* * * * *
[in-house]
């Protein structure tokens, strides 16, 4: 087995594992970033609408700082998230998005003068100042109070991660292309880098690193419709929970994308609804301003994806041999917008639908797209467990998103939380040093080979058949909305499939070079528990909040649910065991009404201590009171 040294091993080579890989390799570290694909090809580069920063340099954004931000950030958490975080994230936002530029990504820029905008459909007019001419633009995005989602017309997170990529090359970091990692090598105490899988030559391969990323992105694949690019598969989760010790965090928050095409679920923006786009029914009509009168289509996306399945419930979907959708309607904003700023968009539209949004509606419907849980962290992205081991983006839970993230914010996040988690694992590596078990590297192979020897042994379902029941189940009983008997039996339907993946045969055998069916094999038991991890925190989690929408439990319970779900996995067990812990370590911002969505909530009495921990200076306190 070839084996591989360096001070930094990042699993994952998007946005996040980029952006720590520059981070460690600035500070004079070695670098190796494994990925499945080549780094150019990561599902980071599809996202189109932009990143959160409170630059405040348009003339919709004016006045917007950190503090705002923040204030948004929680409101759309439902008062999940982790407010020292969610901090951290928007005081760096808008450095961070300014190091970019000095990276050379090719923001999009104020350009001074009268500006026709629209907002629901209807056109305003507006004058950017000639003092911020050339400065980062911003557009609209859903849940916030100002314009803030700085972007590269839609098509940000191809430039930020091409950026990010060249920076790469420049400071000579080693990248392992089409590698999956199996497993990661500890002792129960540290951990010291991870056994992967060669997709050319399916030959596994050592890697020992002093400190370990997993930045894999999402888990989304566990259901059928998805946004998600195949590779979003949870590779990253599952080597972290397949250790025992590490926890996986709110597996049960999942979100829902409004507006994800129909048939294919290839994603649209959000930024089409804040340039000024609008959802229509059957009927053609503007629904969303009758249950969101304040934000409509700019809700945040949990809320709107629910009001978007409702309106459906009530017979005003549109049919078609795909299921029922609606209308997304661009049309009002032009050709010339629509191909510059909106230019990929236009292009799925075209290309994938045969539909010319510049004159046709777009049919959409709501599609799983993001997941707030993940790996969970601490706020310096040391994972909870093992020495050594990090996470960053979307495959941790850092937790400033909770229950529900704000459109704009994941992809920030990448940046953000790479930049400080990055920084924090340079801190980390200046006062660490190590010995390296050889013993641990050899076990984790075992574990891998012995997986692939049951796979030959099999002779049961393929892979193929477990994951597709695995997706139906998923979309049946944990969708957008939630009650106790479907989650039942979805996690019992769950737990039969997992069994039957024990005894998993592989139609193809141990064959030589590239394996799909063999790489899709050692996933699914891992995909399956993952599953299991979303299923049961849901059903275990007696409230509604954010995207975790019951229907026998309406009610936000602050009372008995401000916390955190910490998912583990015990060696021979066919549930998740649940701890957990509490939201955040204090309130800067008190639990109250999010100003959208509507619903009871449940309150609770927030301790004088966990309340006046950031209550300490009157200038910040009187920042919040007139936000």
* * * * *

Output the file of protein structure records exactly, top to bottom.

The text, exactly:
[in-house]
């Protein structure tokens, strides 16, 4: 087995594992970033609408700082998230998005003068100042109070991660292309880098690193419709929970994308609804301003994806041999917008639908797209467990998103939380040093080979058949909305499939070079528990909040649910065991009404201590009171 040294091993080579890989390799570290694909090809580069920063340099954004931000950030958490975080994230936002530029990504820029905008459909007019001419633009995005989602017309997170990529090359970091990692090598105490899988030559391969990323992105694949690019598969989760010790965090928050095409679920923006786009029914009509009168289509996306399945419930979907959708309607904003700023968009539209949004509606419907849980962290992205081991983006839970993230914010996040988690694992590596078990590297192979020897042994379902029941189940009983008997039996339907993946045969055998069916094999038991991890925190989690929408439990319970779900996995067990812990370590911002969505909530009495921990200076306190 070839084996591989360096001070930094990042699993994952998007946005996040980029952006720590520059981070460690600035500070004079070695670098190796494994990925499945080549780094150019990561599902980071599809996202189109932009990143959160409170630059405040348009003339919709004016006045917007950190503090705002923040204030948004929680409101759309439902008062999940982790407010020292969610901090951290928007005081760096808008450095961070300014190091970019000095990276050379090719923001999009104020350009001074009268500006026709629209907002629901209807056109305003507006004058950017000639003092911020050339400065980062911003557009609209859903849940916030100002314009803030700085972007590269839609098509940000191809430039930020091409950026990010060249920076790469420049400071000579080693990248392992089409590698999956199996497993990661500890002792129960540290951990010291991870056994992967060669997709050319399916030959596994050592890697020992002093400190370990997993930045894999999402888990989304566990259901059928998805946004998600195949590779979003949870590779990253599952080597972290397949250790025992590490926890996986709110597996049960999942979100829902409004507006994800129909048939294919290839994603649209959000930024089409804040340039000024609008959802229509059957009927053609503007629904969303009758249950969101304040934000409509700019809700945040949990809320709107629910009001978007409702309106459906009530017979005003549109049919078609795909299921029922609606209308997304661009049309009002032009050709010339629509191909510059909106230019990929236009292009799925075209290309994938045969539909010319510049004159046709777009049919959409709501599609799983993001997941707030993940790996969970601490706020310096040391994972909870093992020495050594990090996470960053979307495959941790850092937790400033909770229950529900704000459109704009994941992809920030990448940046953000790479930049400080990055920084924090340079801190980390200046006062660490190590010995390296050889013993641990050899076990984790075992574990891998012995997986692939049951796979030959099999002779049961393929892979193929477990994951597709695995997706139906998923979309049946944990969708957008939630009650106790479907989650039942979805996690019992769950737990039969997992069994039957024990005894998993592989139609193809141990064959030589590239394996799909063999790489899709050692996933699914891992995909399956993952599953299991979303299923049961849901059903275990007696409230509604954010995207975790019951229907026998309406009610936000602050009372008995401000916390955190910490998912583990015990060696021979066919549930998740649940701890957990509490939201955040204090309130800067008190639990109250999010100003959208509507619903009871449940309150609770927030301790004088966990309340006046950031209550300490009157200038910040009187920042919040007139936000």